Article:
When You Forget How To Put It Back Together
Jun 24, 2018
The question recently came up, "What do you do when you can't remember how to put something back together?" Personally, after a few minutes of gnashing my teeth and rending my clothes, I calm down and use one--or several--ways to make things right.
For repairs to visible components, I take advantage of working at a dealership, and go look at other machines in the shop or on the lot. Back in the day, I wasn't shy about going to the neighbor's and looking at similar machines in their shed. I never let pride or ego interfere with fixing things right.
If I'm dealing with internal repairs, like gears in a gearbox, I'll grab a tech manual. If a tech manual isn't available, I've discovered I can find amazingly detailed technical information on the internet. Sometimes I find the same dealership manuals we use at the dealership. I've also learned to be skeptical of some of the videos and "fixes" offered on the internet. Most are reliable, but I've run across a few that left me wondering, "What was that guy smoking when he posted THAT explanation?"
A third option is to go to your local dealership and politely ask for advice. Most mechanics will take a few minutes to explain simple stuff. Don't expect step-by-step tutorials, and don't call and expect them to describe detailed assembly instructions over the phone. There have been instances where customers who called and tied up a mechanic for a half hour on the phone eventually received a bill for that time. Wasn't my idea, but...I'm not the boss.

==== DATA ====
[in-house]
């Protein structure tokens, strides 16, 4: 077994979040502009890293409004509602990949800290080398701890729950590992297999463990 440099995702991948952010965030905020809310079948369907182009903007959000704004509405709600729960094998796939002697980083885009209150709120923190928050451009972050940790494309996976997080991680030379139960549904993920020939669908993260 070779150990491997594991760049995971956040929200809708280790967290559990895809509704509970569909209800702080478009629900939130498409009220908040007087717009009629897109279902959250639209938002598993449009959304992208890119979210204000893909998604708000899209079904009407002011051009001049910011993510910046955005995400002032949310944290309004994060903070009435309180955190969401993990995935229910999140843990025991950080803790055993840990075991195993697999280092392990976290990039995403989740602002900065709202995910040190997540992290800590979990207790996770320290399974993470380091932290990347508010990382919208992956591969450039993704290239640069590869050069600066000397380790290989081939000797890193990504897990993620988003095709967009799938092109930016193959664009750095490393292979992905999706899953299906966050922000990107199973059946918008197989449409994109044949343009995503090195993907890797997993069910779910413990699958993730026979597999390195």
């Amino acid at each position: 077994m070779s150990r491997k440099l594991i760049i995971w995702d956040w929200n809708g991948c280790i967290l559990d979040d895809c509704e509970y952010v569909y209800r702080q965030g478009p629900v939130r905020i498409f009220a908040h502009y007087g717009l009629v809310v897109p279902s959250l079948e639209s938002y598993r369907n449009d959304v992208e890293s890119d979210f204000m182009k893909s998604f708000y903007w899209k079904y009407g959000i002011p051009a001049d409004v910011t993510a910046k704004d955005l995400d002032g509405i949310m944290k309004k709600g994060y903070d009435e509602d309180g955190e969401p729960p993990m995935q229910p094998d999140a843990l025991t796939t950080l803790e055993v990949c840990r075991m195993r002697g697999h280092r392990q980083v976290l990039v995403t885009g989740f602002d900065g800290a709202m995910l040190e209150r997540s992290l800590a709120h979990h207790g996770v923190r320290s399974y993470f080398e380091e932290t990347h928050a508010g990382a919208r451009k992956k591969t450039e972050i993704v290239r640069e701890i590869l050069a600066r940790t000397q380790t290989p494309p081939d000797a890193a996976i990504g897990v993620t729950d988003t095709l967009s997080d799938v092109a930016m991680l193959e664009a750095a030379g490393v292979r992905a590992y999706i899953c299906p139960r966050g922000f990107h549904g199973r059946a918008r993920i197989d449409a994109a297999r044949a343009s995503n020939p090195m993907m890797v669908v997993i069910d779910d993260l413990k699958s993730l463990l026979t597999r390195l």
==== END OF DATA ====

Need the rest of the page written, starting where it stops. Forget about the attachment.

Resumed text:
Better yet, take steps BEFORE and DURING disassembly to help with reassembly questions. Machines I've worked on often end up with multiple marks from felt tip markers designating "up," "down," "left" and "right" to ensure I get things right. When I disassemble gear cases I always use a punch or scratch awl to make marks in the metal on both sides of gear case housings/castings so I can orient them correctly during re-assembly (felt tip markers don't work well when you're dealing with oily components...)
And...this is no news flash to you youngsters, but taking photos with a smartphone is a really great way to ensure correct reassembly. As long as you remember to snap the pictures BEFORE you take things apart.